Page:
• Newsom: “Undocumented frontline workers leave their families every day to keep our economy running, but many are still struggling to make ends meet. … These Californians are taxpayers and should be treated like taxpayers, eligible for the same credits, and pay the same tax rates.”

One in 10 California workers are undocumented, and many have been hit hard by the pandemic due to ineligibility for unemployment benefits and federal stimulus payments.

4. State of the state for California kids

Image via iStock

The number of children living in California has been decreasing for more than a decade and will likely continue to drop — a trend with major economic implications, as a smaller younger generation will be expected to financially shoulder a ballooning population of seniors. That’s just one nugget from a comprehensive explainer on California children from CalMatters’ Elizabeth Aguilera. Another: About 20% of kids in the Golden State live below the poverty line — the highest rate in the nation — and nearly 50% live in low-income households, pushing California to rank 35th nationwide in overall child well-being. For more, check out Elizabeth’s explainer.


CalMatters commentary

CalMatters columnist Dan Walters: California has the nation’s highest poverty rate thanks to our high housing costs, which restrict much-needed construction.

Keeping California’s lights on: We must enable customer-owned solar-charged batteries to provide energy to the grid when needed, argues Assemblymember Rebecca Bauer-Kahan, an Orinda Democrat.

A burden for working families: California cannot continue heaping the cost of “green” policies on marginalized and impoverished communities, argues Assemblymember Jim Cooper, an Elk Grove Democrat.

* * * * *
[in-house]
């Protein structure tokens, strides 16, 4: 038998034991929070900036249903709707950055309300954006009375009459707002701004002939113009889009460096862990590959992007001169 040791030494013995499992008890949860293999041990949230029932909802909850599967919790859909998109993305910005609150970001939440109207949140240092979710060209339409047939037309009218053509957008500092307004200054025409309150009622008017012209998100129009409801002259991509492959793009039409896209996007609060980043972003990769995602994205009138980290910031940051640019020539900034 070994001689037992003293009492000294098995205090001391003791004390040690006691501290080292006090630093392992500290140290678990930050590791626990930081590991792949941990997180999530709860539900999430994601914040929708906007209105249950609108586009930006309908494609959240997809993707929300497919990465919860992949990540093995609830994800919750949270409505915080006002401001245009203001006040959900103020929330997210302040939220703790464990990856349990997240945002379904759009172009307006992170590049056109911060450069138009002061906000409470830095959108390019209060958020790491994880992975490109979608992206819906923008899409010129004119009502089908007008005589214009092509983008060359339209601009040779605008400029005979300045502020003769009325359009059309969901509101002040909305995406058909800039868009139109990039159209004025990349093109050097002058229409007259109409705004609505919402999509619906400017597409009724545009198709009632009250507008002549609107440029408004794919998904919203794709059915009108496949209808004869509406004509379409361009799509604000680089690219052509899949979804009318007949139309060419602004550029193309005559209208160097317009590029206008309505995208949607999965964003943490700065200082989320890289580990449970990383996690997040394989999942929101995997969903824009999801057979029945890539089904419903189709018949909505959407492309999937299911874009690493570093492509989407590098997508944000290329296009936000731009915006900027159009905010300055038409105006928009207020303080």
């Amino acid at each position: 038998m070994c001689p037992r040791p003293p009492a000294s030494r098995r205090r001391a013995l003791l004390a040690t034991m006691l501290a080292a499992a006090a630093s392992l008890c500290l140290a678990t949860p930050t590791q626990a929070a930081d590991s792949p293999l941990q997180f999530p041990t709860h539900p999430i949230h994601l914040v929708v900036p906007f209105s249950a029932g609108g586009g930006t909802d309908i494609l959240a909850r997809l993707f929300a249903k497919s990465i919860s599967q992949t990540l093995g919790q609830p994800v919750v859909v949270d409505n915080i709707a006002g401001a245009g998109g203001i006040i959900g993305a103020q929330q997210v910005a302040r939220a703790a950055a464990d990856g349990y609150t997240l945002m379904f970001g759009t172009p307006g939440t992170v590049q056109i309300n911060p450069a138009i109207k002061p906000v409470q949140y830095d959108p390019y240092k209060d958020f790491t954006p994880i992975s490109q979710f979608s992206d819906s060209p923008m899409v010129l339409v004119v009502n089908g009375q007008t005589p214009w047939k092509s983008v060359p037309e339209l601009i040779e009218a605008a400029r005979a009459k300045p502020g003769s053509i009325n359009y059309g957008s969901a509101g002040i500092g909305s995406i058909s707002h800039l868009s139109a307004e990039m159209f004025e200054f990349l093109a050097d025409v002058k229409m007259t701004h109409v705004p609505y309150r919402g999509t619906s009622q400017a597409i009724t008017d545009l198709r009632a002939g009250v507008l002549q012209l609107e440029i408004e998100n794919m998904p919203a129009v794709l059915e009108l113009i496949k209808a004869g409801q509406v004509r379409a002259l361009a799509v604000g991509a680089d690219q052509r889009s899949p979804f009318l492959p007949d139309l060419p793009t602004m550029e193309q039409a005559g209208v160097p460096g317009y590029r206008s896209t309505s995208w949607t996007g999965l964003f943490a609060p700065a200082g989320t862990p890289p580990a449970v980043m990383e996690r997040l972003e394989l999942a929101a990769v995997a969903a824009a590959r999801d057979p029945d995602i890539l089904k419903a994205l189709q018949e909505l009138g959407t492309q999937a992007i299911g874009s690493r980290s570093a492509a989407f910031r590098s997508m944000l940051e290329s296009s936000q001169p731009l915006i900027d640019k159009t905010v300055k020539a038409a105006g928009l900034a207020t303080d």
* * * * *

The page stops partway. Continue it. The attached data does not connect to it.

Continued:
More than just water: Science shows that a holistic approach to healing California’s rivers and helping struggling fish populations leads to better results, writes Mike Wade of the California Farm Water Coalition.

Other things worth your time

Bobcat Fire approaches 100,000 acres, making it one of Los Angeles County’s largest ever. // Los Angeles Times

A California town’s fire-protection plans hit red tape. Then the flames came. // Wall Street Journal

California wildfires keep breaking air pollution levels. // Los Angeles Times

California recalls N95 masks from Santa Clara company with $90 million state contract. // Mercury News

Coronavirus-induced student housing levels could cost UC $1 billion annually. // CalMatters

Thousands of COVID tests went uncounted, Kern County officials report amid critique of new state system. // Bakersfield Californian

Federal judge tosses Uber lawsuit challenging AB 5. // San Francisco Chronicle

What’s next for California’s job market. // CalMatters (plus video and podcast)

See you tomorrow.

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Emily Hoeven wrote the daily WhatMatters newsletter for three years at CalMatters . Her reporting, essays, and opinion columns have been published in San Francisco Weekly, the Deseret News, the San Francisco...